Beyond Transparency in Pharmaceutical Research and Regulation
CIHR Grant 2018-2022
Co-investigators: Bryn Williams-Jones, Kathrine Fierlbeck, Navindra Persaud, David Juurlink
Making pharmaceutical safety and effectiveness evidence transparent, i.e. accessible, to physicians, researchers, healthcare payers, and ultimately patients is an essential but elusive goal. Consider the drug rofecoxib (Vioxx). It was approved in Canada and elsewhere in 1999 for treating arthritis only to be withdrawn from markets in 2004, before which thousands of patients who took Vioxx are estimated to have suffered cardiac arrest and death. Regulatory officials had prior knowledge of this safety risk but kept it confidential on the grounds that information was the drug manufacturer’s property. Following Vioxx and similar cases a variety of new laws and policies were put into place to increase the transparency of pharmaceutical evidence and regulators’ decision-making. Most recently, Parliament enacted Bill C-17, “Vanessa’s Law”, arming Health Canada with several new powers, including the ability to make drug safety and effectiveness information more transparent. However, meaningful improvements in transparency have been slow to arrive; changing the real world practices of regulators and clinical researchers, much less industry, remains a huge challenge.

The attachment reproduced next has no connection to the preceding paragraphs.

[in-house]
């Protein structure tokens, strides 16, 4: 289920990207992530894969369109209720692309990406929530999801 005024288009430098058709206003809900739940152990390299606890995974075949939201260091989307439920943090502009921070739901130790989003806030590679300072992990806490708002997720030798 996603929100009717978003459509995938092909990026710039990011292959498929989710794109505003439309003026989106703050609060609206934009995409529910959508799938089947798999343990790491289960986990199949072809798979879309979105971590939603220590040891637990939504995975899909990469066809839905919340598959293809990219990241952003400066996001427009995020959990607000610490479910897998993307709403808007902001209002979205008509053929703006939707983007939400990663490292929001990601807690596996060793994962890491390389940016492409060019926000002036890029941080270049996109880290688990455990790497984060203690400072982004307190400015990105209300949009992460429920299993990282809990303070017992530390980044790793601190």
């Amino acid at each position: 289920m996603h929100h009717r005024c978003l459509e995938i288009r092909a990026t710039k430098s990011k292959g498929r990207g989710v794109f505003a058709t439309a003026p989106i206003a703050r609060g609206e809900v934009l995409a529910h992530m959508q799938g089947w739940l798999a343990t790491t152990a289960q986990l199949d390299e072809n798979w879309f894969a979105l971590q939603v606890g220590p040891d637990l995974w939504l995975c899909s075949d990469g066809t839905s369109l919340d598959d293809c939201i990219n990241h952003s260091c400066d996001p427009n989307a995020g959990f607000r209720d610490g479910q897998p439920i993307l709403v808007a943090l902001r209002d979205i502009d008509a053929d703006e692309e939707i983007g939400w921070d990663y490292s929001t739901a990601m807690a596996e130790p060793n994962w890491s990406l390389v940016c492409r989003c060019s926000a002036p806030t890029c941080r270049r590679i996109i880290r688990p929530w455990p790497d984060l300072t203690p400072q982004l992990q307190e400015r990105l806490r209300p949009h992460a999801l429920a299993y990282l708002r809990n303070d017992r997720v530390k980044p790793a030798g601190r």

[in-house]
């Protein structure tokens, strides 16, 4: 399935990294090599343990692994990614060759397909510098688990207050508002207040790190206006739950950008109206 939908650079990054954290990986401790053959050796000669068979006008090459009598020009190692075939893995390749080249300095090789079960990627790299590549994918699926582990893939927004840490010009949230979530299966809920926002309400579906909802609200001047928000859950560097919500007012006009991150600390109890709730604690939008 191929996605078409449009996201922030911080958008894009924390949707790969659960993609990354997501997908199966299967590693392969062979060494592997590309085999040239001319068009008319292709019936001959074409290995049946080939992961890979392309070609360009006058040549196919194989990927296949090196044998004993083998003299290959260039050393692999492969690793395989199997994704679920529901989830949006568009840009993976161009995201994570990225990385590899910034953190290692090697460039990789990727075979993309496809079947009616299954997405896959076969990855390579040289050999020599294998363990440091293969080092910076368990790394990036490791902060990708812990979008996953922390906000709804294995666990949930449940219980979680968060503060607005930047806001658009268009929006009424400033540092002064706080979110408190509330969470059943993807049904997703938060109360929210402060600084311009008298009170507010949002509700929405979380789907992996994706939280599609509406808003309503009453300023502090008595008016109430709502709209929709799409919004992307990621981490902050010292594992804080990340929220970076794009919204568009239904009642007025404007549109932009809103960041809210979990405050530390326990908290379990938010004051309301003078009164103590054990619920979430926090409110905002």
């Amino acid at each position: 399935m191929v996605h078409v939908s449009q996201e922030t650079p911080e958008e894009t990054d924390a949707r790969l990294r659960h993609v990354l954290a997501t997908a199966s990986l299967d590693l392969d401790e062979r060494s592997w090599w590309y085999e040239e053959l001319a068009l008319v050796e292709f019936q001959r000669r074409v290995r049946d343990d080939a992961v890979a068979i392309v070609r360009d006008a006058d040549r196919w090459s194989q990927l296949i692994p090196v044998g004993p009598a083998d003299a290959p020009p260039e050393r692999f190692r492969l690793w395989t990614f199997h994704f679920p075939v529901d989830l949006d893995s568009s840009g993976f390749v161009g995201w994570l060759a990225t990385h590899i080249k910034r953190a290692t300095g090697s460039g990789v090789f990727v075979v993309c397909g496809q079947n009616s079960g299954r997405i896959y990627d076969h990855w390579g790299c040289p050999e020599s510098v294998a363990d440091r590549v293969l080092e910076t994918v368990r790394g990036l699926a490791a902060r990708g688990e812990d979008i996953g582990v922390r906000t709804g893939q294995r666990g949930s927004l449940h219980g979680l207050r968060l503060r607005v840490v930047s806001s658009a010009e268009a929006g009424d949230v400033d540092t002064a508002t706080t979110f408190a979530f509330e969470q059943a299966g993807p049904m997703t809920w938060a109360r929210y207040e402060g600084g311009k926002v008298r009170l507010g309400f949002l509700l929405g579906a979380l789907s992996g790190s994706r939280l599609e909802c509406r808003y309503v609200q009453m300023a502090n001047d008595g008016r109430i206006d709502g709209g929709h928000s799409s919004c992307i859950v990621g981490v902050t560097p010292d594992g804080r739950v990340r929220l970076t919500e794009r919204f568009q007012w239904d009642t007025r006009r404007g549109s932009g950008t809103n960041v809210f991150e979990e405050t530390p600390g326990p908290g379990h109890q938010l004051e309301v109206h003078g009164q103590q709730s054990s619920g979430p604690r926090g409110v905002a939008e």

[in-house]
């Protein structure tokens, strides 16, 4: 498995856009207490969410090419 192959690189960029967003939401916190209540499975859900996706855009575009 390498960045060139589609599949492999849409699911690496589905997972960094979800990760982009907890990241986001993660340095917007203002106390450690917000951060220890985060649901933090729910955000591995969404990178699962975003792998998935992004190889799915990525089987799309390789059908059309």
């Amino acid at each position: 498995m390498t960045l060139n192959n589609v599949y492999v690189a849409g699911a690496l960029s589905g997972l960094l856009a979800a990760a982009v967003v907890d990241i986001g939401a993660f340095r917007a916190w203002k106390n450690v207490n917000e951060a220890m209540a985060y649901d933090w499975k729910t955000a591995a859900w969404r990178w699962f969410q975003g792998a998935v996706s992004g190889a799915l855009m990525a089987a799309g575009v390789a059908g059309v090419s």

Working with Health Canada and other key knowledge users we will determine:
- How pharmaceutical data can be made more transparent to researchers
- What procedural, social, and political factors constrain Health Canada’s ability to enforce greater transparency
- How the regulator can communicate and collaborate with key actors such as clinical researchers, research institutions, funding agencies to improve pharmaceutical transparency.
With expertise in law, medicine, epidemiology, anthropology, political science, and bioethics, our multidisciplinary team is uniquely positioned to identify and help overcome barriers to pharmaceutical transparency for the benefit of Canadians.